Taxonomic Forensics with k-mer hunting

For a detailed analysis, we considered the two PathoMap NYC subway samples that tested positive for B. anthracis from MEGAN, MetaPhlAn, and SURPI metagenomic algorithms. For the original PathoMap analysis, 3,386,006 and 4,583,408 million 125 bp paired Illumina sequencing reads were generated from samples P00134 and P00497. We first investigated what happens to the composition of a sample (P00497) when sequenced to higher depth (241 million reads vs. 4.5 million).  After read cleaning and mapping to the known RefSeq databases, we calculated the species present.  Notably, the proportion and quantification of species was almost identical for P00497 (Figure 1), even when almost two orders of magnitude higher in depth, and this was true at both the species (right) and genus (left) taxonomic levels.


Figure 1 – Species detection as a function of depth for a subway metagenomic sample.  Taxa detected from Refseq are shown by genus (left) and speices (right) using the One Codex online interface.


Interestingly, the normalized abundance estimates from MetaPhlAn of B. anthracis increased from the deeper-sequenced sample, from 0.112% to 0.147%, indicating that the detection at low sequence depth was not just a sampling error.  However, the question is context – how do these genetic markers of Bacillus compare to known genetic markers of B. anthracis, and also to the general markers across the genus?  For this question, we used the One Codex tool to tease out these differences, which contains all the 31-mer genetic markers for Bacillus species (including anthracis) and can plot the detection and abundance of these markers.  Fortunately, we can clearly delineate the B. anthracis markers from the general Bacillus markers, even when the increased sequencing depth shows higher abundance of these markers (from 1/1605 markers to 12/1605 markers). Importantly, these anthracis markers increase in a linear fashion with depth, but along with the other Bacillus markers.  Also, the tool plots the genetic markers of B. anthracis (plcR, pXO1, pXO2) and plots how many of them are found.  You can go to the plot and play with the data and see the underlying data for each data point, which is interested to see what happens we use titrated mixtures of various Bacillus species:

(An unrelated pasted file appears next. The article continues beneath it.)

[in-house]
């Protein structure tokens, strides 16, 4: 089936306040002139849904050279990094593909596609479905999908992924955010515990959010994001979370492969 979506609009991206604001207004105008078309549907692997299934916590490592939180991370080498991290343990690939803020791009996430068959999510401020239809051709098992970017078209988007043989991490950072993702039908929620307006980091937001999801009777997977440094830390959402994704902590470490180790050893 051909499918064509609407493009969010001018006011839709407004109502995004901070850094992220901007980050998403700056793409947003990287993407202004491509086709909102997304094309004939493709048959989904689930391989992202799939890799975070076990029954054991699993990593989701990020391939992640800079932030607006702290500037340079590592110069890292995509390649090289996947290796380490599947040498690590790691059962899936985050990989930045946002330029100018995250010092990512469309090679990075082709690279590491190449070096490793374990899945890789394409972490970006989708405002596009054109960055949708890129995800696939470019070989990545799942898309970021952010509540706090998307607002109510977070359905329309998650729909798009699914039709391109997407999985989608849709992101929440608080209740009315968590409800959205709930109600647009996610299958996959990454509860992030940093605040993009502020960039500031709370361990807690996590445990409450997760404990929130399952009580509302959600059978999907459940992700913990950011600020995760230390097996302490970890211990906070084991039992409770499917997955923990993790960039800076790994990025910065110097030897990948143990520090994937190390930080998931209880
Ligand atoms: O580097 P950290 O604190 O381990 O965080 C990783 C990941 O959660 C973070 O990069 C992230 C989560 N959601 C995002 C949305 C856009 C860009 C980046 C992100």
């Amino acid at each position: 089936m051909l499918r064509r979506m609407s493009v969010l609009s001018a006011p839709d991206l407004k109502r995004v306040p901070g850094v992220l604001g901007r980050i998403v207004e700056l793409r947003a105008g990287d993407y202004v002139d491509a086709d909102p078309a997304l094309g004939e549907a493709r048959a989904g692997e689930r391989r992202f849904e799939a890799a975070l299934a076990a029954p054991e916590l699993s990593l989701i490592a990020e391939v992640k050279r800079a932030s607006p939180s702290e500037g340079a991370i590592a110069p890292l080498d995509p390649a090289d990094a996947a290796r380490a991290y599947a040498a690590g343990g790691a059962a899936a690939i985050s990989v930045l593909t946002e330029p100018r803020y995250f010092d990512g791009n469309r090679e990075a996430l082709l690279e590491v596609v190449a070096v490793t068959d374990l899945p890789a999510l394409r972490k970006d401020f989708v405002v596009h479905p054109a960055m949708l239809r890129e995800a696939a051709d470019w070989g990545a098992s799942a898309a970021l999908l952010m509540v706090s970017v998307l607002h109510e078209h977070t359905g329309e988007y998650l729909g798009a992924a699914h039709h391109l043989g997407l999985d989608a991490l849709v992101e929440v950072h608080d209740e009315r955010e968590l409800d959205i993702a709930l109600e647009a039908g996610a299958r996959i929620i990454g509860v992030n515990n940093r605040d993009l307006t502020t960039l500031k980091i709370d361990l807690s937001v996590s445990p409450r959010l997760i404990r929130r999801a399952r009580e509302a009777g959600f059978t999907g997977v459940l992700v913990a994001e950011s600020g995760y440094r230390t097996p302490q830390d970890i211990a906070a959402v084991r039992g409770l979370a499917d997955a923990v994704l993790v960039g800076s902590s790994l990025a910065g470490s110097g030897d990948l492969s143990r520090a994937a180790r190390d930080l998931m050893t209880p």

Figure 2: Detection of B. anthracis across 103 Bacillus isolates and metagenomic samples. Red points are Bacillus anthracis, blue points are other Bacillus species, purple points are synthetic metagenomic samples with B. anthracis spike-ins (0.1X — 2.0X), and orange points are 3 samples (2 sites) from the PathoMAP project (Afshinnekoo et al., 2015). For display, values of 0 were rounded up to 10−04 (log10=−4).


The raw code, methods, and data processing steps for the analysis are all open-source and posted on GitHub, and the tool is free to use. The detailed analysis of these samples are also presented in a complete paper here. The exciting result is that this tool lets us discretely tease out the the presence of a real B. anthracis in a sample, and it can help any future sample that shows such a result. Thanks especially to Sam Minot and Nick Greenfield from One Codex for putting the tool together and making it free to use – especially for any eyebrow-raising results.

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Christopher Mason

Christopher Mason is an associate professor at Weill Cornell Medical College.